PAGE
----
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Parker Embraces Competition At Running Back


Willie Parker may be an established NFL veteran, but competing for a roster spot is not unfamiliar territory for the 7th-year running back.

Five years ago, Parker was an unknown second-year running back on the Pittsburgh Steelers. He trailed Jerome Bettis and Duce Staley on the depth chart.

When Bettis and Staley were sidelined with injuries early in the 2005 season, Parker was suddenly elevated to the starting lineup. He played so well that coaches could not take him out of the lineup.

Now in Washington, Parker once again finds himself in competition for a roster spot, this time with fellow veterans Clinton Portis and Larry Johnson.

Even before Parker signed with the Redskins on April 5, he knew the competition would be intense.

"I just figured it was like when I first came into the NFL," he said. "I was behind Jerome Bettis and Duce Staley and it was like a no-win situation. But I made the best out of it. Now I can look at [Portis and Johnson] and kind of tie it in to my own history."

During off-season work, all three running backs pushed each other to get better, Parker said.

"We took it a little higher each mini-camp," he said. "Then in training camp we'll get after it. When you have two high-caliber backs that complement you, you have to be on your Ps and Qs. That's how I feel.

"We're definitely 'Been there, done that'-type of guys. All of us have made the Pro Bowl two times apiece, so the competition level is at a real high standard."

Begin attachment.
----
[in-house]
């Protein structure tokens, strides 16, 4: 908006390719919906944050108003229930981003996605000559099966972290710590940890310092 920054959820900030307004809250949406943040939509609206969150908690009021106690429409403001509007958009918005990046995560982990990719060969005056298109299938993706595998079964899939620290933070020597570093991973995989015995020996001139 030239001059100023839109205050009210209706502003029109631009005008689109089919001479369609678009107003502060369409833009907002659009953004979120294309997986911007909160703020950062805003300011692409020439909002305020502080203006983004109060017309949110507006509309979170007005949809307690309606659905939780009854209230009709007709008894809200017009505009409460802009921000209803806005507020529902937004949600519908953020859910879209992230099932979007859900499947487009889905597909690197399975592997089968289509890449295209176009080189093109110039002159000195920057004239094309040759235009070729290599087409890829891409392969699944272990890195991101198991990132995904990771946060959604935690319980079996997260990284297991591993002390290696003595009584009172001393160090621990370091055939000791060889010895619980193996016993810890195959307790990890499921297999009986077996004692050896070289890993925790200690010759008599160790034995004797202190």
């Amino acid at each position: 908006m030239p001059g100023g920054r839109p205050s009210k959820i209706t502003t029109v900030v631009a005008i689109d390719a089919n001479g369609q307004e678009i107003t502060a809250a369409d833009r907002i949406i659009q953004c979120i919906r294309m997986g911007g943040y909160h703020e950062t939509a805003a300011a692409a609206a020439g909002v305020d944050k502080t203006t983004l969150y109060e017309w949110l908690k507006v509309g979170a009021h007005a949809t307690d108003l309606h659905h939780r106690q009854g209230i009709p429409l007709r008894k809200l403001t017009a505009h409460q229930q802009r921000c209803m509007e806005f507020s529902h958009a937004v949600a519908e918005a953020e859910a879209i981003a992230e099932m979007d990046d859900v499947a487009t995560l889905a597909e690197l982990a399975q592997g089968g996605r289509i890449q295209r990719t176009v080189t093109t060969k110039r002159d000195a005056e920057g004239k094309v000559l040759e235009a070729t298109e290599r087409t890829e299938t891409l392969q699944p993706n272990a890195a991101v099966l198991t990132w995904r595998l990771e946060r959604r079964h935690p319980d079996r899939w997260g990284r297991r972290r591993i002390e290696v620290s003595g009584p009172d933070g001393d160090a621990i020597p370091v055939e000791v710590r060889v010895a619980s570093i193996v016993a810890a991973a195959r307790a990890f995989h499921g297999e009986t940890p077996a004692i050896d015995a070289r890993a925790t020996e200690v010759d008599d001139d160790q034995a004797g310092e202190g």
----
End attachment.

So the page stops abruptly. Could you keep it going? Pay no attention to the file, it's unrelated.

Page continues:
It's unusual for a running back of Parker's pedigree to be battling for a roster spot.

In six NFL seasons with the Steelers, Parker rushed for 5,378 yards and 24 touchdowns. He also had 84 receptions for 697 yards and five touchdowns.

His 75-yard touchdown run in Super Bowl XL marked the longest run from scrimmage in Super Bowl history, besting Marcus Allen's 74-yard run against the Redskins in Super Bowl XVII.

With Parker on board in Washington, the Redskins have three of the best running backs of the last decade on the roster. In 2005, Parker, Portis and Johnson combined for 943 carries, 4,468 rushing yards and 35 rushing touchdowns.

However, they are each in the second half of their careers: Parker is 29, Portis is 28 and Johnson is 30.

Parker, regarded as a classic speed back with good cut-back ability, has heard the whispers that he has lost a step. That only pushes him to work harder, he said.

He should have fresh legs -- he had just 98 carries last year (for 389 yards) serving in a supporting role to feature back Rashard Mendenhall in Pittsburgh.

It seems unlikely that Portis, Johnson and Parker would all make the Redskins' final roster, given the need for backup running backs to play special teams.

However, head coach Mike Shanahan has always placed a high value on running backs and he has said he could envision all three making the team.

"Anytime a guy has come in and proven himself, it's instant respect because they have done it year-in and year-out," Shanahan said during OTAs in June. "You can take each of those backs and say, 'Hey, this guy has done it. He has done it in some very competitive situations and we know what he can do.'

"Now we get a chance to see where they're at in their careers and see who can go out on the football field and get it done."

The Redskins also have young running backs Ryan Torain and Keiland Williams competing for playing time.

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